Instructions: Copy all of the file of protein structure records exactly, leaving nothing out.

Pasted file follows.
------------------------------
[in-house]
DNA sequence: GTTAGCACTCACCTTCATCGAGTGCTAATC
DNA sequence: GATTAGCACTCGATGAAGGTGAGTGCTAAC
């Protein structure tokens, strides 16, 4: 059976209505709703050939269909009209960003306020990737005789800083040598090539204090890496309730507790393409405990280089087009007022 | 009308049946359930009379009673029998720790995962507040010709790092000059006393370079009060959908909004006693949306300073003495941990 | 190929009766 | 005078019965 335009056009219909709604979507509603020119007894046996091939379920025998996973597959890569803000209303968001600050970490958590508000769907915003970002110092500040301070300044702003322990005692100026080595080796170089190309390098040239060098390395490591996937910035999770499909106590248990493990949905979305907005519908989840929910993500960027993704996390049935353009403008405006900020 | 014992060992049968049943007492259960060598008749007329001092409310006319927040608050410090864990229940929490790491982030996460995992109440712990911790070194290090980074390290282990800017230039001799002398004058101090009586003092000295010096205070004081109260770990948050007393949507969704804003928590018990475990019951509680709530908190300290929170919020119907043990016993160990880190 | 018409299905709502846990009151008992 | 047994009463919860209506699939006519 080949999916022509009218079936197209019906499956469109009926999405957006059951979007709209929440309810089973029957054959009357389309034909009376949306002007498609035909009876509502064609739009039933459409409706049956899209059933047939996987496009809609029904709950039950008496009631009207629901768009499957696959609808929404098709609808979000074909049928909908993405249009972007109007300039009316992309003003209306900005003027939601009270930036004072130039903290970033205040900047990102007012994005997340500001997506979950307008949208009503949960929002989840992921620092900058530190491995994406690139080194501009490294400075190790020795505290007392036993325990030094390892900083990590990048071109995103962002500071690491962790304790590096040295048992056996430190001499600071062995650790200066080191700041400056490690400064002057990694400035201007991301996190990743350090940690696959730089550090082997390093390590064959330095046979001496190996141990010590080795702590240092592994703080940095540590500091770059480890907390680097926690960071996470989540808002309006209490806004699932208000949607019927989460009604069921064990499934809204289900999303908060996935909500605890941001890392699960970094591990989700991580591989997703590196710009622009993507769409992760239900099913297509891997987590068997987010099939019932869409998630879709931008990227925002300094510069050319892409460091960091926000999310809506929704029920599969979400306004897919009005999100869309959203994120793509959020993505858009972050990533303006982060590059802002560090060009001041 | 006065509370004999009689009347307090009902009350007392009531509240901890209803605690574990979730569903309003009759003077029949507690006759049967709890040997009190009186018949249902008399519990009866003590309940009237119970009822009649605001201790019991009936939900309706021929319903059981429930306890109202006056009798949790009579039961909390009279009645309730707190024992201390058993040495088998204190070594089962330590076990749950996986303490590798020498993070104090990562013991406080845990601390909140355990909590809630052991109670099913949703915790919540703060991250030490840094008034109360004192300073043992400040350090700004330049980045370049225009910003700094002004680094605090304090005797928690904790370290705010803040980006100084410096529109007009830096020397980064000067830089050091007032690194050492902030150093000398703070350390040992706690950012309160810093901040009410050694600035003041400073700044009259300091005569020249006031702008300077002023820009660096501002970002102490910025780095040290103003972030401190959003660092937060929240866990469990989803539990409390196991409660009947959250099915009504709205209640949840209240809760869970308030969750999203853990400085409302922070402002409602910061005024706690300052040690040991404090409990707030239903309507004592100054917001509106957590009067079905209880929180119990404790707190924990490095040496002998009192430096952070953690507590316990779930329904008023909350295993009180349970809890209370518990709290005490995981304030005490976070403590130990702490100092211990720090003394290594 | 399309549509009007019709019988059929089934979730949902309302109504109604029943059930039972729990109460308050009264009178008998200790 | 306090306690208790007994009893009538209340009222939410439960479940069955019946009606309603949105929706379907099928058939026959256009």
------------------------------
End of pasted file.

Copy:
[in-house]
DNA sequence: GTTAGCACTCACCTTCATCGAGTGCTAATC
DNA sequence: GATTAGCACTCGATGAAGGTGAGTGCTAAC
């Protein structure tokens, strides 16, 4: 059976209505709703050939269909009209960003306020990737005789800083040598090539204090890496309730507790393409405990280089087009007022 | 009308049946359930009379009673029998720790995962507040010709790092000059006393370079009060959908909004006693949306300073003495941990 | 190929009766 | 005078019965 335009056009219909709604979507509603020119007894046996091939379920025998996973597959890569803000209303968001600050970490958590508000769907915003970002110092500040301070300044702003322990005692100026080595080796170089190309390098040239060098390395490591996937910035999770499909106590248990493990949905979305907005519908989840929910993500960027993704996390049935353009403008405006900020 | 014992060992049968049943007492259960060598008749007329001092409310006319927040608050410090864990229940929490790491982030996460995992109440712990911790070194290090980074390290282990800017230039001799002398004058101090009586003092000295010096205070004081109260770990948050007393949507969704804003928590018990475990019951509680709530908190300290929170919020119907043990016993160990880190 | 018409299905709502846990009151008992 | 047994009463919860209506699939006519 080949999916022509009218079936197209019906499956469109009926999405957006059951979007709209929440309810089973029957054959009357389309034909009376949306002007498609035909009876509502064609739009039933459409409706049956899209059933047939996987496009809609029904709950039950008496009631009207629901768009499957696959609808929404098709609808979000074909049928909908993405249009972007109007300039009316992309003003209306900005003027939601009270930036004072130039903290970033205040900047990102007012994005997340500001997506979950307008949208009503949960929002989840992921620092900058530190491995994406690139080194501009490294400075190790020795505290007392036993325990030094390892900083990590990048071109995103962002500071690491962790304790590096040295048992056996430190001499600071062995650790200066080191700041400056490690400064002057990694400035201007991301996190990743350090940690696959730089550090082997390093390590064959330095046979001496190996141990010590080795702590240092592994703080940095540590500091770059480890907390680097926690960071996470989540808002309006209490806004699932208000949607019927989460009604069921064990499934809204289900999303908060996935909500605890941001890392699960970094591990989700991580591989997703590196710009622009993507769409992760239900099913297509891997987590068997987010099939019932869409998630879709931008990227925002300094510069050319892409460091960091926000999310809506929704029920599969979400306004897919009005999100869309959203994120793509959020993505858009972050990533303006982060590059802002560090060009001041 | 006065509370004999009689009347307090009902009350007392009531509240901890209803605690574990979730569903309003009759003077029949507690006759049967709890040997009190009186018949249902008399519990009866003590309940009237119970009822009649605001201790019991009936939900309706021929319903059981429930306890109202006056009798949790009579039961909390009279009645309730707190024992201390058993040495088998204190070594089962330590076990749950996986303490590798020498993070104090990562013991406080845990601390909140355990909590809630052991109670099913949703915790919540703060991250030490840094008034109360004192300073043992400040350090700004330049980045370049225009910003700094002004680094605090304090005797928690904790370290705010803040980006100084410096529109007009830096020397980064000067830089050091007032690194050492902030150093000398703070350390040992706690950012309160810093901040009410050694600035003041400073700044009259300091005569020249006031702008300077002023820009660096501002970002102490910025780095040290103003972030401190959003660092937060929240866990469990989803539990409390196991409660009947959250099915009504709205209640949840209240809760869970308030969750999203853990400085409302922070402002409602910061005024706690300052040690040991404090409990707030239903309507004592100054917001509106957590009067079905209880929180119990404790707190924990490095040496002998009192430096952070953690507590316990779930329904008023909350295993009180349970809890209370518990709290005490995981304030005490976070403590130990702490100092211990720090003394290594 | 399309549509009007019709019988059929089934979730949902309302109504109604029943059930039972729990109460308050009264009178008998200790 | 306090306690208790007994009893009538209340009222939410439960479940069955019946009606309603949105929706379907099928058939026959256009």